Sleep deprivation is a problem of epic proportions among professionals globally, but it is often neglected by organizations. I know the impact. I struggled with it for years when work dominated my life, undermining my sleeping patterns and, ultimately, my performance.
During a decade-long period when sleep issues impacted every sphere of my life, I identified several potentially effective treatments for busy executives. Ultimately, the remedies did not lie solely in specialized assistance or tools related to sleep, but in adopting a holistic approach.
I changed my lifestyle with the help of a diet and fitness professional. I shifted my mindset and attitude toward work, my relationships with others and myself. These modifications helped eliminate my sleep issues — and transformed my life.
Here’s why the issue is critical for executives: Although other brain areas cope relatively well with insufficient sleep, the prefrontal cortex responsible for executive functioning, including all the higher-order cognitive processes such as planning and decision-making, is greatly affected, report neuroscientists.
The research drives it home. Insufficient sleep — 19 percent below recommended levels, according to one study — undercuts executives’ leadership behaviors and hurts their organizations’ financial performance. It adversely affects concentration, patience, enthusiasm and judgment. Adults need between seven to nine hours of sleep per night to function at their best.
A McKinsey study of 196 business leaders found two-thirds were dissatisfied with the amount of sleep they get and 55 percent were unhappy with its quality. Over 80 percent said they received limited education from their organizations about the significance of sleep. Nearly half said they were expected to be available by email or phone for unreasonably long periods.
Here are some actions that organizations can take to help leaders perform at their peak:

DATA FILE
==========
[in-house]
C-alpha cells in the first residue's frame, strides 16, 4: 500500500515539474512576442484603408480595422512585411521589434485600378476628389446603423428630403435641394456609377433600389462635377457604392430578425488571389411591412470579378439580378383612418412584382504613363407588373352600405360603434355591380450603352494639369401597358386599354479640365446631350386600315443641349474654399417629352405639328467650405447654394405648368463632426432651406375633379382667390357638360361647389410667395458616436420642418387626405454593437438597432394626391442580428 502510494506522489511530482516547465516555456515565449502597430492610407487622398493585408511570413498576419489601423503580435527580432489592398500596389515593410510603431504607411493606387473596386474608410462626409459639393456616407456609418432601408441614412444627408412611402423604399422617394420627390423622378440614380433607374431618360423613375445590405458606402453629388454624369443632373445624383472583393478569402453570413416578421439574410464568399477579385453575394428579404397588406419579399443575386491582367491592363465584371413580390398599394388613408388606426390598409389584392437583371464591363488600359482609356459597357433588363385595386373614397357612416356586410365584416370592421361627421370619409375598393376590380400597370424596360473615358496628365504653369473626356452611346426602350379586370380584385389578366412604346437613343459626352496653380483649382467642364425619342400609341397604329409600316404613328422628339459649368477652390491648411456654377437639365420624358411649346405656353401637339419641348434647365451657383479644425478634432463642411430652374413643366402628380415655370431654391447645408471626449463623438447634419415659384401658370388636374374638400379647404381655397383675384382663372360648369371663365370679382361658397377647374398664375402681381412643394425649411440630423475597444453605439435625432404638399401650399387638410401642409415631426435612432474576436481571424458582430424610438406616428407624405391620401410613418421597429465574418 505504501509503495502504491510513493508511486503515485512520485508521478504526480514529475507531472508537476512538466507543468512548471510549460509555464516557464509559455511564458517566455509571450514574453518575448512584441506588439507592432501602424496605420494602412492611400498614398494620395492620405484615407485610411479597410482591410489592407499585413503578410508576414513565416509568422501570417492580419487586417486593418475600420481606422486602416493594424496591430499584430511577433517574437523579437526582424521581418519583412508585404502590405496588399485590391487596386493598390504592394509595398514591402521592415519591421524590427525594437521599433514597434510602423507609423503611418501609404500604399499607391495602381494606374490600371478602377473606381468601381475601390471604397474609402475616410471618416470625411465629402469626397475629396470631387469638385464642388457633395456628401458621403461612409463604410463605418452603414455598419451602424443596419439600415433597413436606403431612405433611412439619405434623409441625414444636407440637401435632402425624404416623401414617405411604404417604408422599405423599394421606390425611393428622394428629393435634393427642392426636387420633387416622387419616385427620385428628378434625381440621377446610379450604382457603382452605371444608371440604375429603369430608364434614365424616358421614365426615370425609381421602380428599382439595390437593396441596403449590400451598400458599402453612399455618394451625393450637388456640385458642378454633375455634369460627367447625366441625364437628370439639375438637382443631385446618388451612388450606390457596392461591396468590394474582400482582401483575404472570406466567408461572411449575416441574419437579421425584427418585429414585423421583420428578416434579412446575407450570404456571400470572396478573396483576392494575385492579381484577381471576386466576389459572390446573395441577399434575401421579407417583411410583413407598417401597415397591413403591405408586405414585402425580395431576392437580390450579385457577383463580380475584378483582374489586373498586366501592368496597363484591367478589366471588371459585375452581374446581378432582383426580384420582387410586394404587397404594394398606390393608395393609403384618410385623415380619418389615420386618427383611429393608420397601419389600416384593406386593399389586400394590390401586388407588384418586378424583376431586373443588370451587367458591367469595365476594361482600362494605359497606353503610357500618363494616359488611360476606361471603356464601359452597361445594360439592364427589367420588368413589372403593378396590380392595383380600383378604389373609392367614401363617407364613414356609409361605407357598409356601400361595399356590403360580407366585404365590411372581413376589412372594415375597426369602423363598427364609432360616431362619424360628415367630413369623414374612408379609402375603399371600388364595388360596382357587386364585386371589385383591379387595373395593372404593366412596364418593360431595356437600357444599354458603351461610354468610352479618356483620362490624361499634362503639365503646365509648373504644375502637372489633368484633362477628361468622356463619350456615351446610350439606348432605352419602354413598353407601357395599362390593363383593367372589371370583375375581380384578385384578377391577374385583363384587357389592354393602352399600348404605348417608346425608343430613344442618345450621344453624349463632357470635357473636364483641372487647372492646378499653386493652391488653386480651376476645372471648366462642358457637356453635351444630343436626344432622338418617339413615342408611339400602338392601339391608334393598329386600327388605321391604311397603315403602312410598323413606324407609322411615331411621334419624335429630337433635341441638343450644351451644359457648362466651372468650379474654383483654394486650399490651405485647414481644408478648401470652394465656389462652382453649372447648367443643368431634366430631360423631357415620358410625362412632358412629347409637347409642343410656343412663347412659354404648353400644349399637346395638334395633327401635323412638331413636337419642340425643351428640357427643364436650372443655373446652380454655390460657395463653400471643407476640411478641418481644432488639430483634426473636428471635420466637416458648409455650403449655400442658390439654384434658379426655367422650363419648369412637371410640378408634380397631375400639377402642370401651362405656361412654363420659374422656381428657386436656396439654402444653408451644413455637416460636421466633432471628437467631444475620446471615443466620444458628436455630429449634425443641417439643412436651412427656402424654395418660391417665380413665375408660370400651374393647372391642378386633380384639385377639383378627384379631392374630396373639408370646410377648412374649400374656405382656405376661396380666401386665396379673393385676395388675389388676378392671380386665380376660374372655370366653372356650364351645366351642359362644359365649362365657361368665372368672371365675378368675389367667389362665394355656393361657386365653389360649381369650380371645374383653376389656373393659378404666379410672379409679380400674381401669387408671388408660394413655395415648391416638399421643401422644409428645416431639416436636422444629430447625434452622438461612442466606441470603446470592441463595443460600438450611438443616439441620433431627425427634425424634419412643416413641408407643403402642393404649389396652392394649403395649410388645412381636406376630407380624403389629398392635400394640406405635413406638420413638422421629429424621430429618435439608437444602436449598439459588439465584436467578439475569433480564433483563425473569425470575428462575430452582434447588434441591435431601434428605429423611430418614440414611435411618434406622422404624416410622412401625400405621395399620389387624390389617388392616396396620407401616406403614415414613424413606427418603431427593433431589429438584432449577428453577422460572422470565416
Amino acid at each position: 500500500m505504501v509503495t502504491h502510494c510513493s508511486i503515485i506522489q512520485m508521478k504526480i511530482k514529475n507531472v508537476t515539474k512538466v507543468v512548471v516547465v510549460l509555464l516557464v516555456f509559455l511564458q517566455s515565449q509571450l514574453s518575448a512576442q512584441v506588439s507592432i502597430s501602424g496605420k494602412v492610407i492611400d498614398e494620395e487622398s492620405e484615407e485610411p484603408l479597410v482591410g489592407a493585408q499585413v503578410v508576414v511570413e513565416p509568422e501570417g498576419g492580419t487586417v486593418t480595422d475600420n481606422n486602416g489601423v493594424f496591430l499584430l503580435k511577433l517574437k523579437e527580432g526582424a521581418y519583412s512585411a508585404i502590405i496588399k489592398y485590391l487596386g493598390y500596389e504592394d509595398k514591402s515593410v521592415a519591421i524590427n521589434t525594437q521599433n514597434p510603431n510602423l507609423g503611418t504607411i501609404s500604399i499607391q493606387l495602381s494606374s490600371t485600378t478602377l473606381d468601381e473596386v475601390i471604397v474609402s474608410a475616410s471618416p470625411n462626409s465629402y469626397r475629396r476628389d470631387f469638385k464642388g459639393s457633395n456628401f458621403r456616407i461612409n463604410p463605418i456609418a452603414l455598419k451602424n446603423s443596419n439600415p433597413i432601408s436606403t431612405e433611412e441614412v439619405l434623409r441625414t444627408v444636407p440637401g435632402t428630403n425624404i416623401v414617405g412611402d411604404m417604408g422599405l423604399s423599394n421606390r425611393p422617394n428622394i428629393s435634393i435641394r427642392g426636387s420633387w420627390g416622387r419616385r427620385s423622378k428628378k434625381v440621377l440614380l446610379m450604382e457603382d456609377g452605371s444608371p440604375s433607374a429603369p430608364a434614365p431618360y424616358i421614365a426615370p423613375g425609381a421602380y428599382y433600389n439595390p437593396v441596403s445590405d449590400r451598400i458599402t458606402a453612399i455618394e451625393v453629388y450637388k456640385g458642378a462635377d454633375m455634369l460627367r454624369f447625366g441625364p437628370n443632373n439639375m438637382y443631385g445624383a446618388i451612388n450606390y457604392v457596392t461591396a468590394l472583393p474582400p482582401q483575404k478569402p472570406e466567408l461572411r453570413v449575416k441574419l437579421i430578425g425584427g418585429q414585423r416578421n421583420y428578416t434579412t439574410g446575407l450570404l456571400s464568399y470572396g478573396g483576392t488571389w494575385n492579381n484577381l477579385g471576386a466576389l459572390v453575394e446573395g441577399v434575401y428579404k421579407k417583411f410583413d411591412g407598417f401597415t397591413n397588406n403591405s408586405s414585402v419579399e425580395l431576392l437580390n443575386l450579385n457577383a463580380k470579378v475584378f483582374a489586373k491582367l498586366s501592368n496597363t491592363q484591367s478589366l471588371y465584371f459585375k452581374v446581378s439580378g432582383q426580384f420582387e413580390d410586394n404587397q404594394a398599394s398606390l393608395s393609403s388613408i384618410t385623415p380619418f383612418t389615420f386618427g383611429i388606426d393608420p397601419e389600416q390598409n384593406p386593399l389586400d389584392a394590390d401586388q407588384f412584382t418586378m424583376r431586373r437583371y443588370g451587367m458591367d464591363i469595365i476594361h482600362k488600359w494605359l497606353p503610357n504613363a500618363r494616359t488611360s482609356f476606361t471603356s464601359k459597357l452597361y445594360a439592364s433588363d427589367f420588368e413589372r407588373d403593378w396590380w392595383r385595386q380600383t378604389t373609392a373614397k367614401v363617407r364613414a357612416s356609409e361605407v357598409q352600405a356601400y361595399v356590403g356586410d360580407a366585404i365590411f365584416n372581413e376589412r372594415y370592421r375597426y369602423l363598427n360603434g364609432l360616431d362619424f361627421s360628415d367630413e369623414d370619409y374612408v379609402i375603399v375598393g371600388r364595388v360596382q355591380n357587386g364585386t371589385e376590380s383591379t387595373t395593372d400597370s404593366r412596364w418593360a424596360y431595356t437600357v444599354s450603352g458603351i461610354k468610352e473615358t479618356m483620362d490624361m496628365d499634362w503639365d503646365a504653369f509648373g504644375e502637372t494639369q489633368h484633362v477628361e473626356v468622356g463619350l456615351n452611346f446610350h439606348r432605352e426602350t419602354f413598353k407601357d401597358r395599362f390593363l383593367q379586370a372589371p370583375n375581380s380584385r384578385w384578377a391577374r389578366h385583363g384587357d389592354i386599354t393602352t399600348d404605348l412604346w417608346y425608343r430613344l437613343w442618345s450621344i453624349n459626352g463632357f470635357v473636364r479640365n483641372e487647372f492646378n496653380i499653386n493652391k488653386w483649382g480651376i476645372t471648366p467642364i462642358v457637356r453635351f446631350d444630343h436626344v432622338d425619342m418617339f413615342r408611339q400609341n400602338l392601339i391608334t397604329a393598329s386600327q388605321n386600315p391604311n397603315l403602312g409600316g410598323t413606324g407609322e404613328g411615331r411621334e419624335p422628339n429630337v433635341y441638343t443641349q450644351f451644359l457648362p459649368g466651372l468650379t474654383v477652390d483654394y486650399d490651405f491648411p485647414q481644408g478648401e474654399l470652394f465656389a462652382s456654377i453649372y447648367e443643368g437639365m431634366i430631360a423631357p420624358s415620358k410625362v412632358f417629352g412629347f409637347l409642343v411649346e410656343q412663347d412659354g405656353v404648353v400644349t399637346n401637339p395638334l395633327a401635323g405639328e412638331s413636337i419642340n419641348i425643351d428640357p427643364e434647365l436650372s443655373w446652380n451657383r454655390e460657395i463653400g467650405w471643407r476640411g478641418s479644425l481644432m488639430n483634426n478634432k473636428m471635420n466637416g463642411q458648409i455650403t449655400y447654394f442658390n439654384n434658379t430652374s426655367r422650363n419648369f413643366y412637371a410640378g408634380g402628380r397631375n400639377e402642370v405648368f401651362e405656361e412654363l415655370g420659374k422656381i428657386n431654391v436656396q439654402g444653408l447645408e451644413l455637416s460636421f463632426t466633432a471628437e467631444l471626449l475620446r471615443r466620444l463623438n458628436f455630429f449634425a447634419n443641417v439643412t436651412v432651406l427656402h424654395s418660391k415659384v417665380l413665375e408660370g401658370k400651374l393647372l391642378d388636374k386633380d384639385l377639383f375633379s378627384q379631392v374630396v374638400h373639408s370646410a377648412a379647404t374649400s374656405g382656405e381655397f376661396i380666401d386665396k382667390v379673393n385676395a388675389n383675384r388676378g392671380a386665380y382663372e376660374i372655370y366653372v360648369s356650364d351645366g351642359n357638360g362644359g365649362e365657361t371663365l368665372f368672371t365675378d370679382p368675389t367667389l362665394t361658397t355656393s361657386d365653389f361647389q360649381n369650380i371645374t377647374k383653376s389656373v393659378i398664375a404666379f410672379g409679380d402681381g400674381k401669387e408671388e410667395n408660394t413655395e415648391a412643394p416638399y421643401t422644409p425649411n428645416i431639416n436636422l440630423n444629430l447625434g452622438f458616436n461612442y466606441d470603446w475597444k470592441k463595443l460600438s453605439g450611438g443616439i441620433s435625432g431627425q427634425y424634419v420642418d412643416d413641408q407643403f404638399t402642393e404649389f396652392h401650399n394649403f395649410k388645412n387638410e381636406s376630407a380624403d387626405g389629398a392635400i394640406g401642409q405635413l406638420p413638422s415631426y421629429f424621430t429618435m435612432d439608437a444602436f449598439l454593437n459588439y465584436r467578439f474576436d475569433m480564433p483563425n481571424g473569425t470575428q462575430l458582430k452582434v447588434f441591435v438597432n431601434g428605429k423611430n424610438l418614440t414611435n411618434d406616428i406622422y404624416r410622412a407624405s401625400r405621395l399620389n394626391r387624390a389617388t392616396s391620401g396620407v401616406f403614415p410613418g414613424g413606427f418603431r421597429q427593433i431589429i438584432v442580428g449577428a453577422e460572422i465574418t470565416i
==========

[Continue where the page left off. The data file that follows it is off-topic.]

- Hold training sessions that raise awareness of the issue and serve as a starting point for dealing with sleep issues.
- Adopt policies that help with sleep troubles, such as permitting alternative work schedules, discouraging forced overtime and “red eye” flights so employees arrive at work rested, offering access to an exercise facility, and rewarding those who take their vacations and don’t work during them.
- Provide “nap pods” at work, switch off email servers between certain hours — say 9 p.m. and 6 a.m. — and install bright lights that help keep the brain alert.
But it’s also about taking care of yourself. Here are some steps you can take to get more and higher-quality sleep:
- Avoid using a smartphone or tablet for a couple of hours before going to bed.
- Read something relaxing that’s not work-related, and isn’t on a tablet, before bedtime. Reading helps the mind become distracted from daily stresses and worries that causes tension.
- Employ mindfulness techniques, such as meditation, to help you fall asleep or go back to sleep when you wake up during the night.
- Take an Epsom salt bath or a warm shower to prepare for sleep.
- Start the morning with meditation, beginning with five minutes and building up.
- Take a refreshing 30-minute nap in the early afternoon, or a 90-minute one to achieve a full sleep cycle.
- Watch your caffeine intake. It’s still in your system after six hours, so if you drink a cup of coffee or caffeinated tea at 2 p.m., the stimulation effect you get from the drink will still be half as much at 8 p.m.
Sleep matters, especially for executives whose decisions help determine an organization’s effectiveness.
Take a closer look at your schedule and habits to make sure you are getting the best sleep possible, and next time you find yourself needing a nap, take that snooze knowing you are helping yourself and your work performance.
Follow us on Facebook for all the latest news on how you can keep Thriving.
More from Thrive Global:
Originally published at www.mckinsey.com